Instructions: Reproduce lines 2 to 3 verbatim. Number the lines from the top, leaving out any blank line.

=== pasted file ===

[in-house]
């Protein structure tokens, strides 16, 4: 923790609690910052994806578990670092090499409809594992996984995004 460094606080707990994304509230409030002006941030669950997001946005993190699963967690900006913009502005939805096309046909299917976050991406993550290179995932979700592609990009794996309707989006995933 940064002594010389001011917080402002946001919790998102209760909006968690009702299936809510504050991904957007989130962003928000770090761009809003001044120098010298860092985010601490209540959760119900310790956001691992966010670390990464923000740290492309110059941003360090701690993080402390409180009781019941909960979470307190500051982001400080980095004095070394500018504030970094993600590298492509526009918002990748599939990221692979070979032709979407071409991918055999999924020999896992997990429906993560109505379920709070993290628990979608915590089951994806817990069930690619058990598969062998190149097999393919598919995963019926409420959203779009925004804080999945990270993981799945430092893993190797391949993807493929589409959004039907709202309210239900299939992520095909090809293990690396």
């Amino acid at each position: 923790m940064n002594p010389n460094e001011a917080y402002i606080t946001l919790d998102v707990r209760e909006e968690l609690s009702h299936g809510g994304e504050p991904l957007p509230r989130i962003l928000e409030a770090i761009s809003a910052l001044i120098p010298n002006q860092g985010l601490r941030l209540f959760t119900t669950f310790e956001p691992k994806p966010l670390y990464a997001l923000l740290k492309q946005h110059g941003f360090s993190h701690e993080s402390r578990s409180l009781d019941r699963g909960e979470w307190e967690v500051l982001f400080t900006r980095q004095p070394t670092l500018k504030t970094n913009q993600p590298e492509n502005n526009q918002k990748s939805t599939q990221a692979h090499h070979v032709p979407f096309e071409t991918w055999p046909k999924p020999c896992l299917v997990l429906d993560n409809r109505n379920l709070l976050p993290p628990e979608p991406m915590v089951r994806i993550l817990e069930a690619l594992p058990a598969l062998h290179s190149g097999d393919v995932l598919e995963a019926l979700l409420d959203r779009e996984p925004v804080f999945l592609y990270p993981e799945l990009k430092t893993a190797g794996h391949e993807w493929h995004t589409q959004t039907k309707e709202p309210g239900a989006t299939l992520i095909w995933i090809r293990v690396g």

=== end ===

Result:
């Protein structure tokens, strides 16, 4: 923790609690910052994806578990670092090499409809594992996984995004 460094606080707990994304509230409030002006941030669950997001946005993190699963967690900006913009502005939805096309046909299917976050991406993550290179995932979700592609990009794996309707989006995933 940064002594010389001011917080402002946001919790998102209760909006968690009702299936809510504050991904957007989130962003928000770090761009809003001044120098010298860092985010601490209540959760119900310790956001691992966010670390990464923000740290492309110059941003360090701690993080402390409180009781019941909960979470307190500051982001400080980095004095070394500018504030970094993600590298492509526009918002990748599939990221692979070979032709979407071409991918055999999924020999896992997990429906993560109505379920709070993290628990979608915590089951994806817990069930690619058990598969062998190149097999393919598919995963019926409420959203779009925004804080999945990270993981799945430092893993190797391949993807493929589409959004039907709202309210239900299939992520095909090809293990690396």
């Amino acid at each position: 923790m940064n002594p010389n460094e001011a917080y402002i606080t946001l919790d998102v707990r209760e909006e968690l609690s009702h299936g809510g994304e504050p991904l957007p509230r989130i962003l928000e409030a770090i761009s809003a910052l001044i120098p010298n002006q860092g985010l601490r941030l209540f959760t119900t669950f310790e956001p691992k994806p966010l670390y990464a997001l923000l740290k492309q946005h110059g941003f360090s993190h701690e993080s402390r578990s409180l009781d019941r699963g909960e979470w307190e967690v500051l982001f400080t900006r980095q004095p070394t670092l500018k504030t970094n913009q993600p590298e492509n502005n526009q918002k990748s939805t599939q990221a692979h090499h070979v032709p979407f096309e071409t991918w055999p046909k999924p020999c896992l299917v997990l429906d993560n409809r109505n379920l709070l976050p993290p628990e979608p991406m915590v089951r994806i993550l817990e069930a690619l594992p058990a598969l062998h290179s190149g097999d393919v995932l598919e995963a019926l979700l409420d959203r779009e996984p925004v804080f999945l592609y990270p993981e799945l990009k430092t893993a190797g794996h391949e993807w493929h995004t589409q959004t039907k309707e709202p309210g239900a989006t299939l992520i095909w995933i090809r293990v690396g």